Along with the rest of the 2nd/29th Battalion – and other Phillip Islanders Snow Dixon and Arthur Luke – Nip embarked for Singapore on 30th July, 1941, aboard the Marnix van St. Aldegonde. This ship, escorted by HMAS Perth, had been requisitioned for troop and POW transport, having only been built in 1930 as a luxury liner for the Netherlands Company. She was later torpedoed in the Mediterranean, then collided with another ship which was also being towed to safety and both sank, but with no loss of life.
They arrived in Singapore on 15th August 1941. The 2nd/29th was then sent to Malaya to continue training. However, malaria struck Nip badly and he was in hospital and then convalescing from 23rd November 1941 until 8th January 1942. During that time the Imperial Japanese Army had landed in Malaya just after midnight on the 8th of December, thereby starting the war in the Pacific just hours before their attack on Pearl Harbour. The Allied forces fought hard but the Japanese were too strong.
Nip had been ill in Malaya and out of action 6 weeks before entering battle eight days later with the 2/29th on 16th January 1942. They had been sent in with the 2/19 to relieve the Indian units trying to defend the area between Muar and Bakri. The Japanese attacked from land and air and began encircling all of the Allied troops, who were forced to take to the jungle to retreat for their lives. The Japanese pressed so hard that the Allied troops could not carry the wounded and were forced to leave them behind.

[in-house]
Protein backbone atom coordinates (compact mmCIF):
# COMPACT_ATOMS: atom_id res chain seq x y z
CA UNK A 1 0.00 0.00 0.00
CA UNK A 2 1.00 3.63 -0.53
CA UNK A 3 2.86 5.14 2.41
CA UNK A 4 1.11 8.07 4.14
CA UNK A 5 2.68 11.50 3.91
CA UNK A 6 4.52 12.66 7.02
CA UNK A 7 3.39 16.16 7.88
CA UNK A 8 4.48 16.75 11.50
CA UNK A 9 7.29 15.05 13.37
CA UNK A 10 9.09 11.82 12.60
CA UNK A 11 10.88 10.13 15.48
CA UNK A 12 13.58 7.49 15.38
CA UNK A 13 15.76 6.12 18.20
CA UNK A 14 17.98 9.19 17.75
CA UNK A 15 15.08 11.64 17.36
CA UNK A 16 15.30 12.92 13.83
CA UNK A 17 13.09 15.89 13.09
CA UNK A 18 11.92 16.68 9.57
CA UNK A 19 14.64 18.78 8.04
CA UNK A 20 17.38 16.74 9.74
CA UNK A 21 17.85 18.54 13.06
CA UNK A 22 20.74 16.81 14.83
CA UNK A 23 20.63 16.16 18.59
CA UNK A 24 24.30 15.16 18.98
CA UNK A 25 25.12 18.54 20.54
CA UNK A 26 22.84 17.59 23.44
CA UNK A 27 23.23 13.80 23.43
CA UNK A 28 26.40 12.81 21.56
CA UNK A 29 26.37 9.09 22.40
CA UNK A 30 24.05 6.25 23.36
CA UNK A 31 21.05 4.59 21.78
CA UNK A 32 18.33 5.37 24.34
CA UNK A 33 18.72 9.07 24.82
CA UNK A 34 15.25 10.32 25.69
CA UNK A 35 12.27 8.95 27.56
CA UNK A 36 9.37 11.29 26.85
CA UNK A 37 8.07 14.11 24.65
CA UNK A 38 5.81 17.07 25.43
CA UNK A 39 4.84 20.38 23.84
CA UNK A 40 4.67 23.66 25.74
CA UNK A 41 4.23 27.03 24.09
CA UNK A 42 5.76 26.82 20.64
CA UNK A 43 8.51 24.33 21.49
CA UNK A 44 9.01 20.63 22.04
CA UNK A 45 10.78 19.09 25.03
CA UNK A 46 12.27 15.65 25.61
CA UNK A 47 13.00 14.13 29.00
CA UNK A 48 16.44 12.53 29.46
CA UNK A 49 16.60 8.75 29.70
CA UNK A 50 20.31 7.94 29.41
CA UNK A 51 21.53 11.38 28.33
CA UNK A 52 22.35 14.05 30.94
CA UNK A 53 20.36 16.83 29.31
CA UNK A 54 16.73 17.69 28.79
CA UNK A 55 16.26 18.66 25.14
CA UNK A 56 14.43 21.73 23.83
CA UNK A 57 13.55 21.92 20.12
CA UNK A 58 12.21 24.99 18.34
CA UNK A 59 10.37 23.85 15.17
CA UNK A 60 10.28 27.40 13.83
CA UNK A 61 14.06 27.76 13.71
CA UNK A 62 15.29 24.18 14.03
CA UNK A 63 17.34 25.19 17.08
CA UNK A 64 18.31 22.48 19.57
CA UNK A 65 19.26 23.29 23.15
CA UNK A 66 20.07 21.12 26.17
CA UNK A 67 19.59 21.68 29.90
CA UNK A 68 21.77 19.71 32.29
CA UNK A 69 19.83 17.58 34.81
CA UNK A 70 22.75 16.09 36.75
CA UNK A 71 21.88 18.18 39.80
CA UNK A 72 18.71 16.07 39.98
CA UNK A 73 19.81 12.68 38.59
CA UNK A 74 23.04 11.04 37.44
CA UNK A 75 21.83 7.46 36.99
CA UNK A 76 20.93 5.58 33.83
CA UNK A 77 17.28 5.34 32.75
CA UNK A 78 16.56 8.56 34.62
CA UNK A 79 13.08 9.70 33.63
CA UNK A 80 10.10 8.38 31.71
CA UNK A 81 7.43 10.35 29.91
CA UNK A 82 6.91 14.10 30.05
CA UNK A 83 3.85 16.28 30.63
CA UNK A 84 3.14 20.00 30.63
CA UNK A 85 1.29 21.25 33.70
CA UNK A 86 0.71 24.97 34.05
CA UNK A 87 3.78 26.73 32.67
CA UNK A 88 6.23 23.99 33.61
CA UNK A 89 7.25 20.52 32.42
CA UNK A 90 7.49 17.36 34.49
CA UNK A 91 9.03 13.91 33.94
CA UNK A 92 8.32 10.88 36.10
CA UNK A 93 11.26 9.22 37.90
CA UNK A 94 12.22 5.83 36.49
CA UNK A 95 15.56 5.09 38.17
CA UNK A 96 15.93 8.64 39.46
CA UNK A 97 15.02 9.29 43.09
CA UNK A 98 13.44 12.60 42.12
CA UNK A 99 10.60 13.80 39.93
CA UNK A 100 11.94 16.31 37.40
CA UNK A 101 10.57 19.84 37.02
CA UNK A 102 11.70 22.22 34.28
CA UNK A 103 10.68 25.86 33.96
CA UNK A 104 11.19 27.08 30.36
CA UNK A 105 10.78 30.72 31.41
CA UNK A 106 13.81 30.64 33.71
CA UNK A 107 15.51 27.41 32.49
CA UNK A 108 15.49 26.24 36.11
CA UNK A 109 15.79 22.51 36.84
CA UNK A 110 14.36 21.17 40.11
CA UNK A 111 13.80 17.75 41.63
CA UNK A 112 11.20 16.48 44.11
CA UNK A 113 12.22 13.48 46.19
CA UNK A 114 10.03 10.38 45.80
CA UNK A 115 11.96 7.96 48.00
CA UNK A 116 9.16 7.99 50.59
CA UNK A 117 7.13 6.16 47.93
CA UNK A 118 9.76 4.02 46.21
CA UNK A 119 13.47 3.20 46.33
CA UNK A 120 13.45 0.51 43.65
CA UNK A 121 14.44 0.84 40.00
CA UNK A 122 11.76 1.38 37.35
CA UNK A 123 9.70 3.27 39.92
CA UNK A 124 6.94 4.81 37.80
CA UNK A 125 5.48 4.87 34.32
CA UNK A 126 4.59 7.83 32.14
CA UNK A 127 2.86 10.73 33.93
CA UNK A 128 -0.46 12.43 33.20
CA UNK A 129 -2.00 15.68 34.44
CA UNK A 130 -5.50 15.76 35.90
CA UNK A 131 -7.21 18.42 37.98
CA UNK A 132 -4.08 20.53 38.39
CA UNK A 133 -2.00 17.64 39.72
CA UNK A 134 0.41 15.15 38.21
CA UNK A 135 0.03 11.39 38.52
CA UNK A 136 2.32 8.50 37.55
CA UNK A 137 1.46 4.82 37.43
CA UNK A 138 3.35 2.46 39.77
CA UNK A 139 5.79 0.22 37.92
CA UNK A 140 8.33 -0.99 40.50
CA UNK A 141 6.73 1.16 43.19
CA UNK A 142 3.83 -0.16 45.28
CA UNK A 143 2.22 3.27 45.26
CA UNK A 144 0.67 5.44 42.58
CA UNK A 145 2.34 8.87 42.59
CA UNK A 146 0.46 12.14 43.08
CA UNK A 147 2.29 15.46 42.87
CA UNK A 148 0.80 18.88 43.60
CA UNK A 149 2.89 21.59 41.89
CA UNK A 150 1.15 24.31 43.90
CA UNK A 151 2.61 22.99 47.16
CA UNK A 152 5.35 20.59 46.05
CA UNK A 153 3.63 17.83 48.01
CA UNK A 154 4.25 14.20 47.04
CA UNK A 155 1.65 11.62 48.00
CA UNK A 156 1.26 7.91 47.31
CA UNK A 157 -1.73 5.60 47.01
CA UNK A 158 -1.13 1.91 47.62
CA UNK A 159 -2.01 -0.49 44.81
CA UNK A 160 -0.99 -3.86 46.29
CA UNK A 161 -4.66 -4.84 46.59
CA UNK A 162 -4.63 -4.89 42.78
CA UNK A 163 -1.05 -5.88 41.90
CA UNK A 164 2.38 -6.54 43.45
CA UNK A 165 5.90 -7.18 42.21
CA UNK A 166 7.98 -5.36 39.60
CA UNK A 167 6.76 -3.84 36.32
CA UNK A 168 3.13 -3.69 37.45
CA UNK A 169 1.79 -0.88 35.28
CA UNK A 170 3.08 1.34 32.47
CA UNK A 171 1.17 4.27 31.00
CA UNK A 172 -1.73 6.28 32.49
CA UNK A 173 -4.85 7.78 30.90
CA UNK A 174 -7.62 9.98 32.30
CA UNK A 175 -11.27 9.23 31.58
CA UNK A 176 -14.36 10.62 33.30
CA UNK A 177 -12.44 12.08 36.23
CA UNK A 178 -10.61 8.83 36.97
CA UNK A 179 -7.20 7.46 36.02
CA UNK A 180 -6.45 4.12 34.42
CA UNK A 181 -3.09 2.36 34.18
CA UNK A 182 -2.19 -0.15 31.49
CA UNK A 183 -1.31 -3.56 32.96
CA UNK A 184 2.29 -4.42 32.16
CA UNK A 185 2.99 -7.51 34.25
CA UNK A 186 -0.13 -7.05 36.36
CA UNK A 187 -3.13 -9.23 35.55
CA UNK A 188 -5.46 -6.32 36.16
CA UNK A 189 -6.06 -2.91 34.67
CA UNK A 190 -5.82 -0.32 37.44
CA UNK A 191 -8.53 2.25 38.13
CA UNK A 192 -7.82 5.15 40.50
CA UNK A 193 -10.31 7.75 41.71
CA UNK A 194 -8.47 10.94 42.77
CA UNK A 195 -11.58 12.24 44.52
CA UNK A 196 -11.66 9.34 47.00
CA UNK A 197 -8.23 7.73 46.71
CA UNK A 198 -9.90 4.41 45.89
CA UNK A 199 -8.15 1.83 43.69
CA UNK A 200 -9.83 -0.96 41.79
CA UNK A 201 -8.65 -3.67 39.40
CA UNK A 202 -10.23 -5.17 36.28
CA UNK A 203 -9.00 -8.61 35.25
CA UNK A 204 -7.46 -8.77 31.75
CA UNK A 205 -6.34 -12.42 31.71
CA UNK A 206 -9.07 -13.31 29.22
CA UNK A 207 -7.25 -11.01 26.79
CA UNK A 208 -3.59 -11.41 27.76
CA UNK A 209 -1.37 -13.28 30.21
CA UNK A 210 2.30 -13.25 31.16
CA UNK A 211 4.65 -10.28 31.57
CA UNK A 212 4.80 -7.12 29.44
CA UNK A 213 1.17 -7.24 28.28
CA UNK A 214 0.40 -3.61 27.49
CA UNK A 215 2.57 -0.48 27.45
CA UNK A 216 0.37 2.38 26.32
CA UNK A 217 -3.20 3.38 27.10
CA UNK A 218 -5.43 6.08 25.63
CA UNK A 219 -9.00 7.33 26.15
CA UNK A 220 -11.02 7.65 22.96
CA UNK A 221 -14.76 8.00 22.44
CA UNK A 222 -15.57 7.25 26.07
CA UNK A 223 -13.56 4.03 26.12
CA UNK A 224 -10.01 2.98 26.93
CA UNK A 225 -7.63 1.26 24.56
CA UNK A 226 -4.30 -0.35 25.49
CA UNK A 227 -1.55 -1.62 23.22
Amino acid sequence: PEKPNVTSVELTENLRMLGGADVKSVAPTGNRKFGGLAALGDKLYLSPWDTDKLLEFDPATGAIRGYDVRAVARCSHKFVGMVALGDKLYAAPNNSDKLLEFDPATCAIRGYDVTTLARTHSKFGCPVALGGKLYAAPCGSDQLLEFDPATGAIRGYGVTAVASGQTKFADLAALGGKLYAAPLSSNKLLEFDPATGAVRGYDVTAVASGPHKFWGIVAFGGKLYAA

With Nip’s lack of training time and weakness from his severe bout of malaria, he was not really prepared for what he encountered that fateful January.
Nip’s record on the 26th January indicates that as far as they knew he was killed in action on 20th January, 1942 - four days after going into action against the Japanese.
Nip West was killed during the withdrawal, in the area along the Muar Road from Parit Sulong. The Allies seemed to have seriously under-estimated the strength and determination of their enemy, and the speed at which they would advance down through Malaya. Nor did the Japanese abide by the rules of the 1929 Geneva Convention of Prisoners of War, which the Japanese Empire had signed but never ratified; as hundreds and thousands of Allied prisoners and wounded were to discover as the war raged.